Listening to music is more than just an auditory experience. Atwood Magazine’s Tunes & Tumblers column explores the way our senses mingle by pairing new and classic albums with cocktail recipes. We invite you to bring out your inner mixologist as we approach the music we love from a unique, immersive, and thoroughly delicious perspective. Put up your feet and enjoy a cold one on us.
The latest PCH stop on Anderson .Paak’s discographic journey north is a sultry pit stop that lends itself perfectly to some clothing-optional hotel activities. And we’ve mixed a little foreplay in a glass to serve alongside it.
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Nothing embodies the Pacific Coast Highway quite like escape. The 10 Freeway empties into it like the mouth of a river and suddenly the hustle of the city is a forgotten memory. Blast off from the blight and congestion of Los Angeles and into the sun-drenched expanse of the California coastline. The road swallows you as you disappear northward into freedom and the unknown.
Anderson .Paak seems to have defined his musical career by the PCH brand of escape. His 2014 album Venice began his journey in the heart of it, the eclectic beach town that gives the whole state of Florida a run for its bizarro money. He followed that with the critically acclaimed Malibu, a few miles up the coast and notably removed from the bustle of the LA’s oceanside spill. Then we got Oxnard, the idyllic burb that sits like an exhalation at the tip of the Malibu mountains and .Paak’s hometown. But he didn’t’ stop there. His trek continued this year into Ventura and presumably beyond, a perennial road trip that mirrors his growth and exploration as an artist.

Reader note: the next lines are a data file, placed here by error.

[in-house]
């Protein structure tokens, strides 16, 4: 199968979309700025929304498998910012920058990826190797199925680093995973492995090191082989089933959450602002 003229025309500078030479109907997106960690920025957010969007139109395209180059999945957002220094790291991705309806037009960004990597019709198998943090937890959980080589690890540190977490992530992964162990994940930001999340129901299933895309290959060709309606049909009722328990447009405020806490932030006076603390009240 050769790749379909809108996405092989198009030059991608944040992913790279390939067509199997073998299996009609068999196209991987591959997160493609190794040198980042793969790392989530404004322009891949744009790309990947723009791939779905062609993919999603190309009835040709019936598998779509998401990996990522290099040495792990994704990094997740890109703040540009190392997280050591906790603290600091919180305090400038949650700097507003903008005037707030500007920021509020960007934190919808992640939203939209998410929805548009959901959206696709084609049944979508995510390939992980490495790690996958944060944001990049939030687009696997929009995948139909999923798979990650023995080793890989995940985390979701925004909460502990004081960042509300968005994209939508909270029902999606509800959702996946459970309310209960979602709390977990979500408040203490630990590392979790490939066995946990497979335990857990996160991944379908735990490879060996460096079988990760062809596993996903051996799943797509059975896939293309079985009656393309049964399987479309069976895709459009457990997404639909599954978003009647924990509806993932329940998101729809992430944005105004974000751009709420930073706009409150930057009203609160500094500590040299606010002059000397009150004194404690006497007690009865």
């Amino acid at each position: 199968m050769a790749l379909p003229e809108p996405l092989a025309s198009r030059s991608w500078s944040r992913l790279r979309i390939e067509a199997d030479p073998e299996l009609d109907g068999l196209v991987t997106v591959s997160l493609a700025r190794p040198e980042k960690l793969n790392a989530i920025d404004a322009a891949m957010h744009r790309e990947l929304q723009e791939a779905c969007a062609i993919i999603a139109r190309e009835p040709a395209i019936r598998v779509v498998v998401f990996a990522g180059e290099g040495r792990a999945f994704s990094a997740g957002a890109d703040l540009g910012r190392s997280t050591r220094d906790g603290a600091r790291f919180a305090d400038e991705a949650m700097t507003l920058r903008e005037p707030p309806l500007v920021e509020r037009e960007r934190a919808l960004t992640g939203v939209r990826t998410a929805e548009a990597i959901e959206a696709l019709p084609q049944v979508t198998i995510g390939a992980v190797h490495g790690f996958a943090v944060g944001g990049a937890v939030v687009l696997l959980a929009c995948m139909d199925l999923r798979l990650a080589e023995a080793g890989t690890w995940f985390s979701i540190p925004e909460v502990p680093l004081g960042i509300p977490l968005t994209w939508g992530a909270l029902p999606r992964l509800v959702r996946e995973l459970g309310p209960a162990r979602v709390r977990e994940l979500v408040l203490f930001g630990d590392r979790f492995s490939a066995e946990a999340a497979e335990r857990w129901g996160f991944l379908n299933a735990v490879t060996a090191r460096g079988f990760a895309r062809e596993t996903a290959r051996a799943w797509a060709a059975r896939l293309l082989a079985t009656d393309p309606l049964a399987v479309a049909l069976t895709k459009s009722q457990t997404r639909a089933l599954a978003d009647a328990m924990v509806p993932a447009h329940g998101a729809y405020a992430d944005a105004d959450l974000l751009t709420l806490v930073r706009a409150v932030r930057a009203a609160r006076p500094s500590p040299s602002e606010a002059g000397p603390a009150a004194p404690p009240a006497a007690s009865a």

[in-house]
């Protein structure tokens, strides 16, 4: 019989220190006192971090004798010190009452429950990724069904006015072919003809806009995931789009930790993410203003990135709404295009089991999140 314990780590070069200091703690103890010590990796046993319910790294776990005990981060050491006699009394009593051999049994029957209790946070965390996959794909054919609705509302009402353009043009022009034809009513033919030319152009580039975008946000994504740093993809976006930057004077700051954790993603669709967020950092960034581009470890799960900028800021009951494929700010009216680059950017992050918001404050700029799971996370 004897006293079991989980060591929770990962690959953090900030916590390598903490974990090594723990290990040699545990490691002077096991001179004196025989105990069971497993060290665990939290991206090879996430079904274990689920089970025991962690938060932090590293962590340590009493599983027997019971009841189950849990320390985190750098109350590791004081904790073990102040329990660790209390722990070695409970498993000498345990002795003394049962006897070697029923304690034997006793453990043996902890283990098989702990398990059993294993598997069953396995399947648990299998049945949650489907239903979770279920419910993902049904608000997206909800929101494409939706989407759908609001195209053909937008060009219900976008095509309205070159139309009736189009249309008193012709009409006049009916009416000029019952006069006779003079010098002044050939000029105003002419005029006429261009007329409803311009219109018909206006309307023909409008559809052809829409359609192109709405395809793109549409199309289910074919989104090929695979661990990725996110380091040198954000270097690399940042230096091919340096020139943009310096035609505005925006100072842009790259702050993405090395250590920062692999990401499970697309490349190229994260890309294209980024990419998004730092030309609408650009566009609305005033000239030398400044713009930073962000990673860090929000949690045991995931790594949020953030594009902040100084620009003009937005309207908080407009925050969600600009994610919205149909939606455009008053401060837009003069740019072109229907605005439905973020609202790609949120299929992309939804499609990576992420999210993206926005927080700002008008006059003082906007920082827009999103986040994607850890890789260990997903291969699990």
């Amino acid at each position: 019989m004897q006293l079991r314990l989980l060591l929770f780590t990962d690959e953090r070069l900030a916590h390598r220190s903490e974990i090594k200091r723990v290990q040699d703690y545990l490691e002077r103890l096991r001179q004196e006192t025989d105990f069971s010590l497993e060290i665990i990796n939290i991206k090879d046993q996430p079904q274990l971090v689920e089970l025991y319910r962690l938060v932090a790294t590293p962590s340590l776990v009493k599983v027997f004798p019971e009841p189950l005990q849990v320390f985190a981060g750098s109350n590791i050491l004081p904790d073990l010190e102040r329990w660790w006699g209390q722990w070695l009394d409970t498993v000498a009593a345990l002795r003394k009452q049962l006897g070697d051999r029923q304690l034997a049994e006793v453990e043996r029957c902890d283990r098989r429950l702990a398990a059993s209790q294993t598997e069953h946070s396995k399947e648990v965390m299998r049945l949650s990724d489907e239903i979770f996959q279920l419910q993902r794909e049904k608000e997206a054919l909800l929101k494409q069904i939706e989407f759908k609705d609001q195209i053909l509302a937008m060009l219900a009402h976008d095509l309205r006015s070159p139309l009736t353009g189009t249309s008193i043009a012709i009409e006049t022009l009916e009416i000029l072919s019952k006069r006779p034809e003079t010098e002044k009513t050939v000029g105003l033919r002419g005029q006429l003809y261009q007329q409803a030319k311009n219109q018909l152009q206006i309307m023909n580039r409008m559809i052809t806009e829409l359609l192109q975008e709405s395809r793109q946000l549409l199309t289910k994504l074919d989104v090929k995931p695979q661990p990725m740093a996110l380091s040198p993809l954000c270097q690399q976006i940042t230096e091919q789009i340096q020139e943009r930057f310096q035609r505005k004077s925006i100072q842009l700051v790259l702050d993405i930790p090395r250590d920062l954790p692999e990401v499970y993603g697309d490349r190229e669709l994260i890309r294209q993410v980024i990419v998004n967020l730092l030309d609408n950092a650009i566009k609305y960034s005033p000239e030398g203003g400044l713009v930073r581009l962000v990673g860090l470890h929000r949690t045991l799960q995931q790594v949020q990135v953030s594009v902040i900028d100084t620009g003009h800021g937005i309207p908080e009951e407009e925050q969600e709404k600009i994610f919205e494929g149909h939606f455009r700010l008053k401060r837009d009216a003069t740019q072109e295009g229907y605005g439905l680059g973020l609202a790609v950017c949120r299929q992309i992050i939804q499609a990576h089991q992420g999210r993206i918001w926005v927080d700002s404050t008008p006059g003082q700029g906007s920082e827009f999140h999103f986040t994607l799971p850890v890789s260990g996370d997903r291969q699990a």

If you’ve already been inducted into the school of .Paak, you know he defies the rules of the game. As a pick for the 2016 XXL Freshman Class, he was grouped with emerging hip-hop artists like 21 Savage, Kodak Black, and Lil Uzi Vert. But calling his music hip-hop feels pretty reductive. It’s a giant pot of old-fashioned soul stewed with funk and a generous dollop of pop sensibility. Like a master chef, he sprinkles in the rap sparingly, paying close attention to how it elevates the dish. It’s his Salt Bae piece de resistance, a flow that spits like a breakdancing jazz flute. Ventura — like all the PCH stops before it — is a shapeshifting work that is one thing above all, undeniably sexy.
It’s classic, easy, and so goddamn smooth. The basslines drive like the lapping of flames in a fireplace. Smokey Robinson, Brandi, the late and great Nate Dogg, and Lalah Hathaway all lend their formidable talent to a rich and inviting mood. Turn the lights down low and pour something warm in your glass.